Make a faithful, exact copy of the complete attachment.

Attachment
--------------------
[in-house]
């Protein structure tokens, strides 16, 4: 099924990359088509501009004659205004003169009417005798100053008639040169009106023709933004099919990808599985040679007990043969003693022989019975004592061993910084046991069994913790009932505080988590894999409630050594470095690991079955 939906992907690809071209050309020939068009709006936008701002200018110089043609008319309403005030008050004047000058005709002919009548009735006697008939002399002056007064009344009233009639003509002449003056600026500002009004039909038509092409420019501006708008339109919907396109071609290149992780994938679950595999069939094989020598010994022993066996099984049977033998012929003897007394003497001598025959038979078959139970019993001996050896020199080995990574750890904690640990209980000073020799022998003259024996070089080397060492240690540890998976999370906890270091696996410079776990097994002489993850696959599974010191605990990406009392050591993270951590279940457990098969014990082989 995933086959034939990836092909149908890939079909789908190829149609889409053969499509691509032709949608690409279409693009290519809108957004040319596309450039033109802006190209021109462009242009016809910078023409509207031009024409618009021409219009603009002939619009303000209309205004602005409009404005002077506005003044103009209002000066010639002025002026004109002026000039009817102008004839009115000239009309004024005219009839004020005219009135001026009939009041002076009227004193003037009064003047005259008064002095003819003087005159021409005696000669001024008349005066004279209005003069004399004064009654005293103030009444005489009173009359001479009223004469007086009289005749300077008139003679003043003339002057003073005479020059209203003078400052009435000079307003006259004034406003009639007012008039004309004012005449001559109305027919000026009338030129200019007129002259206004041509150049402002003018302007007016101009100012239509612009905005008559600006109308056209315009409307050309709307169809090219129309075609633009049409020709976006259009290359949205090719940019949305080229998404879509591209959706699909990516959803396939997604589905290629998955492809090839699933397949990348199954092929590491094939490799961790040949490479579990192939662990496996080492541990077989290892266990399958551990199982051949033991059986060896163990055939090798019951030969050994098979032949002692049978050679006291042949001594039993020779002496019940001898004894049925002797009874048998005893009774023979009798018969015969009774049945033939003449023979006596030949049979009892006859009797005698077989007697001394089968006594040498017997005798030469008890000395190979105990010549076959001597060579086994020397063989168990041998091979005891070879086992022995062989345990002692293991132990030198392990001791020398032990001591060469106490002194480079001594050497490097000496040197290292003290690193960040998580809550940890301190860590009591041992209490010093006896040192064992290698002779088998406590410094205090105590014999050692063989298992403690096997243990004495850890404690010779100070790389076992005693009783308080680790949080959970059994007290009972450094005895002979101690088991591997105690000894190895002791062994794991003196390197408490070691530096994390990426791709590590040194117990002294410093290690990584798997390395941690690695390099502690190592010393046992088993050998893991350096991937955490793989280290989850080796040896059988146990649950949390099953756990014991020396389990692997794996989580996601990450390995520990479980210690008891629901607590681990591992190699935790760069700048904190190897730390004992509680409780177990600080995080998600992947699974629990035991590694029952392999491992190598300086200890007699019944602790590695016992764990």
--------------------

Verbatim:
[in-house]
């Protein structure tokens, strides 16, 4: 099924990359088509501009004659205004003169009417005798100053008639040169009106023709933004099919990808599985040679007990043969003693022989019975004592061993910084046991069994913790009932505080988590894999409630050594470095690991079955 939906992907690809071209050309020939068009709006936008701002200018110089043609008319309403005030008050004047000058005709002919009548009735006697008939002399002056007064009344009233009639003509002449003056600026500002009004039909038509092409420019501006708008339109919907396109071609290149992780994938679950595999069939094989020598010994022993066996099984049977033998012929003897007394003497001598025959038979078959139970019993001996050896020199080995990574750890904690640990209980000073020799022998003259024996070089080397060492240690540890998976999370906890270091696996410079776990097994002489993850696959599974010191605990990406009392050591993270951590279940457990098969014990082989 995933086959034939990836092909149908890939079909789908190829149609889409053969499509691509032709949608690409279409693009290519809108957004040319596309450039033109802006190209021109462009242009016809910078023409509207031009024409618009021409219009603009002939619009303000209309205004602005409009404005002077506005003044103009209002000066010639002025002026004109002026000039009817102008004839009115000239009309004024005219009839004020005219009135001026009939009041002076009227004193003037009064003047005259008064002095003819003087005159021409005696000669001024008349005066004279209005003069004399004064009654005293103030009444005489009173009359001479009223004469007086009289005749300077008139003679003043003339002057003073005479020059209203003078400052009435000079307003006259004034406003009639007012008039004309004012005449001559109305027919000026009338030129200019007129002259206004041509150049402002003018302007007016101009100012239509612009905005008559600006109308056209315009409307050309709307169809090219129309075609633009049409020709976006259009290359949205090719940019949305080229998404879509591209959706699909990516959803396939997604589905290629998955492809090839699933397949990348199954092929590491094939490799961790040949490479579990192939662990496996080492541990077989290892266990399958551990199982051949033991059986060896163990055939090798019951030969050994098979032949002692049978050679006291042949001594039993020779002496019940001898004894049925002797009874048998005893009774023979009798018969015969009774049945033939003449023979006596030949049979009892006859009797005698077989007697001394089968006594040498017997005798030469008890000395190979105990010549076959001597060579086994020397063989168990041998091979005891070879086992022995062989345990002692293991132990030198392990001791020398032990001591060469106490002194480079001594050497490097000496040197290292003290690193960040998580809550940890301190860590009591041992209490010093006896040192064992290698002779088998406590410094205090105590014999050692063989298992403690096997243990004495850890404690010779100070790389076992005693009783308080680790949080959970059994007290009972450094005895002979101690088991591997105690000894190895002791062994794991003196390197408490070691530096994390990426791709590590040194117990002294410093290690990584798997390395941690690695390099502690190592010393046992088993050998893991350096991937955490793989280290989850080796040896059988146990649950949390099953756990014991020396389990692997794996989580996601990450390995520990479980210690008891629901607590681990591992190699935790760069700048904190190897730390004992509680409780177990600080995080998600992947699974629990035991590694029952392999491992190598300086200890007699019944602790590695016992764990």